Yesterday, my daughter performed what has become a weekly ritual:
She hands me a book or magazine, saying, "Abba, you have to read this!"
This time it was a moving historical novella with a strong cover (see image on left) but deceptively bland title (originally published 25 years ago with a slightly better title).
The heroine is a 17th Century Jewish orphan who resists intense pressure to convert to Christianity and in so doing, saves her entire community.
The idea of conversion is fascinating to me, regardless of the angle you look at it.
It's well known that Jews don't seek converts. Why would anyone?
I suppose converts give a tremendous validation for those religionists who do. (One would hope that the majority are motivated more by a sense of compassion and truth than for building their own self-esteem.)
But look at it from the convert's perspective - what sort of incredible courage does it take to foresake your birth culture and embrace another?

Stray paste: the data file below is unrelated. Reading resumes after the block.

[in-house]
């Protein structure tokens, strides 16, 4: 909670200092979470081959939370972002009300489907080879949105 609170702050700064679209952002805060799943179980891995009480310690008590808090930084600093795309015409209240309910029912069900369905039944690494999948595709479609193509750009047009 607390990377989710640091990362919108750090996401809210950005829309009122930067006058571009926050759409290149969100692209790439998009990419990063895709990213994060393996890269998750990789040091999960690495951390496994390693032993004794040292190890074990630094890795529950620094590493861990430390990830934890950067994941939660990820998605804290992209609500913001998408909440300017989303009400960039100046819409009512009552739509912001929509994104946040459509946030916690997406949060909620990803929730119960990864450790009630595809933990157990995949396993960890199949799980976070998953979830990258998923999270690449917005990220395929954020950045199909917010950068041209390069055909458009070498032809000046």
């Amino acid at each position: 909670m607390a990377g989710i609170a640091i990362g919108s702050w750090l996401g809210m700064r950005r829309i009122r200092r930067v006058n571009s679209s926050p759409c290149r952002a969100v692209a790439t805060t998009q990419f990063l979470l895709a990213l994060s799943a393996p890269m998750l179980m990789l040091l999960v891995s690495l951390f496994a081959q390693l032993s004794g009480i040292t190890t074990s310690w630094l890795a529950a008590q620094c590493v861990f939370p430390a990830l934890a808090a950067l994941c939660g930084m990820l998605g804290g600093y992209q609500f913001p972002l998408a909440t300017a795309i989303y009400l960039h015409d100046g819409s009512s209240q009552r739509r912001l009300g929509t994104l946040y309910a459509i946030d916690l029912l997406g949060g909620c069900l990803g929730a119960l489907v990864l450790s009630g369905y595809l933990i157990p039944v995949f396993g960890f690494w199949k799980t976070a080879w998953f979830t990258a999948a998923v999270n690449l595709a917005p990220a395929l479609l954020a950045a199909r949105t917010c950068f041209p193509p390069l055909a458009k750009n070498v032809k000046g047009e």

And look at it from those who have been told to convert or die - for all the Jews who resisted and even died rather than convert, there were many who gave in and did convert to Christianity or Islam. We don't like to think about them too much, although some books are treating this subject with great sensitivity (such as Lehmann's magnificent Family Agilar).
So thanks to my daughter, and inspired by yesterday's special megilla reading, I'll ask today's question for your table in three different ways.
For the Jews (by-birth or by-choice) at the table: What if you found out that, through some mistake, you were not actually Jewish? Would you convert (or convert again, as the case may be)?
For the non-Jews at the table: What if you found out that you were actually Jewish? What would you do about it?
For everyone: It's well known that Judaism welcomes converts but does not seek them. Is it about time that we did?
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